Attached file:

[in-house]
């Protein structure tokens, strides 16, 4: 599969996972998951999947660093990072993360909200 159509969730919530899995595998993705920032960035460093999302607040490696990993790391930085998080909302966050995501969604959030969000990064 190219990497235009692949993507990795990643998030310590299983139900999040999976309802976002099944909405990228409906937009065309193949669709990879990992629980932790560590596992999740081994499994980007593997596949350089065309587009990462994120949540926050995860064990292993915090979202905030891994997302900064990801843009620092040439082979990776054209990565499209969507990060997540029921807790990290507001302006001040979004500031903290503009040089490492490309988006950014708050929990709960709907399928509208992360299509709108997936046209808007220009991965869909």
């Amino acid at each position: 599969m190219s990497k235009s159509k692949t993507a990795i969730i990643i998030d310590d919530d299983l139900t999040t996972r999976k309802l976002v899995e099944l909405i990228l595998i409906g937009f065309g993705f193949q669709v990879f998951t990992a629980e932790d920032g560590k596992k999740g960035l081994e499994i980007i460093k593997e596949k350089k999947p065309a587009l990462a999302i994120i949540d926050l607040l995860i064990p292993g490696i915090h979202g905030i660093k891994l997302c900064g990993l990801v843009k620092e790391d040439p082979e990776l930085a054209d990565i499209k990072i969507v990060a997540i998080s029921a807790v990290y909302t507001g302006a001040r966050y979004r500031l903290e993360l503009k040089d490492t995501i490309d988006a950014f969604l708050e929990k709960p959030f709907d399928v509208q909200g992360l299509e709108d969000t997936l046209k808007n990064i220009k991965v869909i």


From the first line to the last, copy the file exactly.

[in-house]
């Protein structure tokens, strides 16, 4: 599969996972998951999947660093990072993360909200 159509969730919530899995595998993705920032960035460093999302607040490696990993790391930085998080909302966050995501969604959030969000990064 190219990497235009692949993507990795990643998030310590299983139900999040999976309802976002099944909405990228409906937009065309193949669709990879990992629980932790560590596992999740081994499994980007593997596949350089065309587009990462994120949540926050995860064990292993915090979202905030891994997302900064990801843009620092040439082979990776054209990565499209969507990060997540029921807790990290507001302006001040979004500031903290503009040089490492490309988006950014708050929990709960709907399928509208992360299509709108997936046209808007220009991965869909």
């Amino acid at each position: 599969m190219s990497k235009s159509k692949t993507a990795i969730i990643i998030d310590d919530d299983l139900t999040t996972r999976k309802l976002v899995e099944l909405i990228l595998i409906g937009f065309g993705f193949q669709v990879f998951t990992a629980e932790d920032g560590k596992k999740g960035l081994e499994i980007i460093k593997e596949k350089k999947p065309a587009l990462a999302i994120i949540d926050l607040l995860i064990p292993g490696i915090h979202g905030i660093k891994l997302c900064g990993l990801v843009k620092e790391d040439p082979e990776l930085a054209d990565i499209k990072i969507v990060a997540i998080s029921a807790v990290y909302t507001g302006a001040r966050y979004r500031l903290e993360l503009k040089d490492t995501i490309d988006a950014f969604l708050e929990k709960p959030f709907d399928v509208q909200g992360l299509e709108d969000t997936l046209k808007n990064i220009k991965v869909i």